Starting your day the right way can have a major impact on how the day unfolds.
Beginning your morning by completing a routine that includes activities that you have chosen with intention ahead of time is empowering. Rather than just running around trying to get everyone out of the door in time, a morning routine can be a grounding and enjoyable way to start the day.
And the practice becomes even more important if you’re strictly working from home.
Waking up, drinking coffee, and shuffling straight for the old laptop to start plugging away on work can take its toll on your well-being.
A morning routine has pretty much always been a cornerstone habit in my life. When I was in high school, I’d wake up at 4 am to squeeze in a meditation session before starting the day. And I wouldn’t have it any other way.
It’s also a completely free and easy lifestyle practice that most everyone can do.
You can tailor your morning routine to suit your needs and preferences, but if you have no idea where to start, I’d like to suggest the same routine I often recommend to my patients.
The 10/10/10 Morning Routine
The idea behind the 10/10/10 morning routine is simple.
You take 30 minutes and break it up into 3-10 minute sections. I like the following set-up because I feel like it accomplishes the most in the shortest amount of time.
10 Minutes Of High-Intensity Interval Training (HIIT)
I’m a huge fan of HIIT training. Why? Because people seem to either do too much exercise or too little. Short bursts of HIIT release dopamine and brain-derived neurotrophic factor (BDNF). Dopamine helps us feel pleasure, and BDNF acts kind of like fertilizer for the brain. In short, HIIT is a great way to get a quick sweat on, get your body moving, and help your brain get happy. It’s the perfect start to the day.
HIIT has been shown in studies to improve oxygen uptake and blood pressure. Many fitness professionals are huge fans of HIIT because of the results it provides in such a short amount of time.
HIIT is done in intervals. You can change up the timing to whatever works best for you, but something like 50 seconds work, 10 seconds rest in between exercises is pretty standard. The idea is that you go as hard as you can for a set time, then take a short break.
You can find tons of great, completely free HIIT workouts on YouTube, or you can come up with your own routine. Jumping jacks, sprints, high knees, or any type of bodyweight exercise that gets your heart rate up will work.
Don’t try to go too crazy here, though. Super long HIIT sessions multiple times a week are too intense for most people and they end up causing more harm than good — think cortisol spikes and injuries. 10 minutes a day is just right.
10 Minutes Of Meditation
After you’ve had your exercise for the morning and you’re feeling energized, it’s time to turn inwards for a bit.
I recommend trying to meditate for 10 minutes.
At first, you probably won’t be able to go for a whole 10 minutes, and that’s OK. Start off with a goal of 2 minutes if meditation is completely new to you.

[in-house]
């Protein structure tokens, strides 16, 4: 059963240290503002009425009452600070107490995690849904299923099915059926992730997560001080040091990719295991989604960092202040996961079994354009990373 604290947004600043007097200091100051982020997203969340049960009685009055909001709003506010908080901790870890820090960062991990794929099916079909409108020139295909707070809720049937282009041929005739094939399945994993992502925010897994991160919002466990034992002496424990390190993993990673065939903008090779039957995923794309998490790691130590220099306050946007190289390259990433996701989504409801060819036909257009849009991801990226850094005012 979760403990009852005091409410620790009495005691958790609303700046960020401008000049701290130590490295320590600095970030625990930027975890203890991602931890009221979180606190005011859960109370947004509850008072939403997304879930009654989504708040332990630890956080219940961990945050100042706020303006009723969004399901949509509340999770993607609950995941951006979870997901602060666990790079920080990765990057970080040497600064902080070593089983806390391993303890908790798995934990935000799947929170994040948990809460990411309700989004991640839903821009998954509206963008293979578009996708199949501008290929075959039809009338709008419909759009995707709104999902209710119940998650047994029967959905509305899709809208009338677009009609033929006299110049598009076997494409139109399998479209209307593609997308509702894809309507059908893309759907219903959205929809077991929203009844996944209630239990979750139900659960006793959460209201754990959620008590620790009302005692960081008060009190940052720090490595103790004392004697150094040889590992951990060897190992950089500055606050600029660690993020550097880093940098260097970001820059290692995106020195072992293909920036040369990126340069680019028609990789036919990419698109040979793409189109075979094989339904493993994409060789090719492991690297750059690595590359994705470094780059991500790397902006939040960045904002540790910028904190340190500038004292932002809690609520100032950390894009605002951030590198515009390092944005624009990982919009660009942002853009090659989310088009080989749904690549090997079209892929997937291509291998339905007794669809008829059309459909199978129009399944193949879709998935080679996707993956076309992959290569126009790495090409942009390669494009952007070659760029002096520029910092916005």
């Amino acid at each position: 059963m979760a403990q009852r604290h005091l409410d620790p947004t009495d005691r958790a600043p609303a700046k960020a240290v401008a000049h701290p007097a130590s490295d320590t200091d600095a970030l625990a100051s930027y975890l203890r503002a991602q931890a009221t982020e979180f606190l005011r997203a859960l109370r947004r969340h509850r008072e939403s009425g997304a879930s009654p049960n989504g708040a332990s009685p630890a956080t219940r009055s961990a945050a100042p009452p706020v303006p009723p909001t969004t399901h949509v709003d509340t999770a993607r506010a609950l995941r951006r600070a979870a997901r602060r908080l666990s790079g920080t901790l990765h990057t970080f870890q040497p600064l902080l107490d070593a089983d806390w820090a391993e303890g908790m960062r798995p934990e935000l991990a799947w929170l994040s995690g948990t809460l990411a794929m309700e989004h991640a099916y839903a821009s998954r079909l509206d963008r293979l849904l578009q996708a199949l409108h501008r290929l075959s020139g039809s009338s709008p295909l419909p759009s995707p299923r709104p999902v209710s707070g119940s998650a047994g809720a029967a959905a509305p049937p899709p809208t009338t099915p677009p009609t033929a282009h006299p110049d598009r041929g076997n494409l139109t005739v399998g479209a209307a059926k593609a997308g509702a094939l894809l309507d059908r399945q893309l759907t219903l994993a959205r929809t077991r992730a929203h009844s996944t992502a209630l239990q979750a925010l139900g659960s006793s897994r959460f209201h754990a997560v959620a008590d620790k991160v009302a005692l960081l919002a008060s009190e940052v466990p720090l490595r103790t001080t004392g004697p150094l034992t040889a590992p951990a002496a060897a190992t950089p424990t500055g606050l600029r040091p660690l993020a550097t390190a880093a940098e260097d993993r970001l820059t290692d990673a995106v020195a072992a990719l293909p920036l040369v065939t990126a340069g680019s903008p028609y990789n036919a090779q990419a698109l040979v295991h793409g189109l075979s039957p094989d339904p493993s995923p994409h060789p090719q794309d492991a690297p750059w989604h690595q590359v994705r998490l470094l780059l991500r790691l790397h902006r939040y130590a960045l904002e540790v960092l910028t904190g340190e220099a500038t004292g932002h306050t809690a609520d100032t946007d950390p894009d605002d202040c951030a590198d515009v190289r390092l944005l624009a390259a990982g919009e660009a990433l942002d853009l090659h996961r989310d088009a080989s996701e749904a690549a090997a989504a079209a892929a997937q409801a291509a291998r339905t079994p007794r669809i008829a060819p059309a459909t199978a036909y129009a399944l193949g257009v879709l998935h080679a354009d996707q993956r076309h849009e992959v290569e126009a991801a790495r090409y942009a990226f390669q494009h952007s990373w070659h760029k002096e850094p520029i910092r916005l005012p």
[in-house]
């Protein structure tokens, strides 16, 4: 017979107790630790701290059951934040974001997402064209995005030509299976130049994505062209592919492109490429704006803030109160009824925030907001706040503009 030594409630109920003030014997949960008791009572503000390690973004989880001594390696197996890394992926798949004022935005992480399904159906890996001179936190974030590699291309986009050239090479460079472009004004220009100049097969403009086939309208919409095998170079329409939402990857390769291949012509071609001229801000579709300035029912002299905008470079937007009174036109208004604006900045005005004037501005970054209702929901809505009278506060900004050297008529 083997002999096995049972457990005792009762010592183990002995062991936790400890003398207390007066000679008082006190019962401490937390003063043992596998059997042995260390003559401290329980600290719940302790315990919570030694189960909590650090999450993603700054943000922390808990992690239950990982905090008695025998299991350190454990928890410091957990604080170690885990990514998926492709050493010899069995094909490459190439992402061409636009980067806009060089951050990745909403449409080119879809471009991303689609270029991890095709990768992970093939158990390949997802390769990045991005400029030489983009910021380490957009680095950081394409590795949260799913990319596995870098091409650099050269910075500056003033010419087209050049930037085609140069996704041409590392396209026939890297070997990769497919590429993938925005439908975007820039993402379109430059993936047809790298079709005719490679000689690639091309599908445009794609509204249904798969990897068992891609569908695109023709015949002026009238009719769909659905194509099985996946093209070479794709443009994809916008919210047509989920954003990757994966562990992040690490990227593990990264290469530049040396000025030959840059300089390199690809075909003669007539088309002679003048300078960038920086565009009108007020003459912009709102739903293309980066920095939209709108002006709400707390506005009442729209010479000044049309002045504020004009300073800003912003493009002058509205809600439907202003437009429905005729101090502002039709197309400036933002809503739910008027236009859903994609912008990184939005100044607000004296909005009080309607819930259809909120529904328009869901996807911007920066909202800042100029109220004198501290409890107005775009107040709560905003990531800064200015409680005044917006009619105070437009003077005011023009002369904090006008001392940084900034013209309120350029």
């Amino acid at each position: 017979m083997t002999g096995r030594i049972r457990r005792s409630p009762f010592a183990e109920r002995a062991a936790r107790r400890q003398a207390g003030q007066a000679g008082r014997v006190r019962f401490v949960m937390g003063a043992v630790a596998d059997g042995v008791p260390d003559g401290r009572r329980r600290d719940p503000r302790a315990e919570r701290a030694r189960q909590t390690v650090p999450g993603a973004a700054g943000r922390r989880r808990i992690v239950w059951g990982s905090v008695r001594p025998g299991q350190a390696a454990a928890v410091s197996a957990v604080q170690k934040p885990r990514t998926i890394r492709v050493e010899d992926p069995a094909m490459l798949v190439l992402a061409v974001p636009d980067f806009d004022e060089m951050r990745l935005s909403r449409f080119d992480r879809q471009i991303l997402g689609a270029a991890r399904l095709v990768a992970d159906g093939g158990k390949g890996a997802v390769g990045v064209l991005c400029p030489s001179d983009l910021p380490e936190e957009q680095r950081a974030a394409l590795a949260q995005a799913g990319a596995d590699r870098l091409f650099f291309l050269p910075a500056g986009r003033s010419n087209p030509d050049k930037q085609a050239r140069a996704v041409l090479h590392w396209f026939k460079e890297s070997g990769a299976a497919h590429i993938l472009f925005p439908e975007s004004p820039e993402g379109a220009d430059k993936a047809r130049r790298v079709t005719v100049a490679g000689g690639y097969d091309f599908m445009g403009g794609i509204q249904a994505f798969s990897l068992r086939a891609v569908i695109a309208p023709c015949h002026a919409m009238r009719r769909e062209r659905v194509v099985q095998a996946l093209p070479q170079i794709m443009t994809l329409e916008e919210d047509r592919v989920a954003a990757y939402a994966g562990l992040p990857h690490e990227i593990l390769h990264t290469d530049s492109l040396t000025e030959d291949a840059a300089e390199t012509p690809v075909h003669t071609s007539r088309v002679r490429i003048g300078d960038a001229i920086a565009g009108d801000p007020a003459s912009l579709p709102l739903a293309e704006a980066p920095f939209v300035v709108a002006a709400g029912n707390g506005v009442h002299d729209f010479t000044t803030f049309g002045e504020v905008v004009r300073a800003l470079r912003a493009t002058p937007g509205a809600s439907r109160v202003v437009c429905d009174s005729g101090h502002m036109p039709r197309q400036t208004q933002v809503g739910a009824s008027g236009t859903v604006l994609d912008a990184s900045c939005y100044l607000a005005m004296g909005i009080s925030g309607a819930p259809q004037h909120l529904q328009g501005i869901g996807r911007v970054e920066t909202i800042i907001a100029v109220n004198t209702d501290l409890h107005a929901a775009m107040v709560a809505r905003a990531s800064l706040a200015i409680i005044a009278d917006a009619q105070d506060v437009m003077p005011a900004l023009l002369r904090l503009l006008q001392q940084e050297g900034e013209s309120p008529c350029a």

There are many, many benefits of meditation — both for your health and your overall wellbeing.
Meditation has been studied for its ability to reduce stress, blood pressure, and anxiety. Aside from clinical results, meditation also helps give you a peace and calm that you can access at will. It helps you become more self-aware and fosters spirituality. I wholeheartedly recommend it.
There are several free and easy ways to get started meditating.
There are many apps and timers that are available — I encourage you to find one that works for you. Some offer a guided meditation, others set a timer while you try to remain quiet with your thoughts. Some old tricks include staring into the flame of a candle or repeating a single word or tone in your head.
Basically, it doesn’t matter how you do it, with meditation you actually get points for trying. Once you get into the habit, you won’t want to let it go.
10 Minutes Of Journaling
After your meditation session, a phenomenal way to round out your 10/10/10 morning routine is to journal.
Here you simply put pen to paper for 10 minutes.
You can write about your goals for the day ahead. You can write about the reflections you have about the days behind you. You can write down things you feel grateful for. You can write about things you don’t want to forget to tell your children. You can free write whatever comes to mind.
The point is there’s no way to do this “right.”
You make this habit your own and reap the benefits, which are pretty significant. Journaling has been lauded in scientific studies for its ability to improve working memory, mood, and even strengthen immunity.
You don’t need anything fancy to journal, either. An old notebook and a pencil will work just fine. If you just have loose printer paper, that will work too. You can find all kinds of journal prompts and suggestions on the internet, or you can let your imagination run wild.
Creating The Perfect Morning Routine
I truly hope this inspires you to create your very own morning routine.
In case you can’t tell, this makes me quite giddy with excitement.
Thinking about all the possibilities for your health and your productivity that can result from the implementation of a morning routine is positively exhilarating.
I hope the possibilities thrill you too.
I’d love to hear about your mornings! What works for you, what doesn’t and what would you like to do better? Head over to my Instagram and tell me all about it!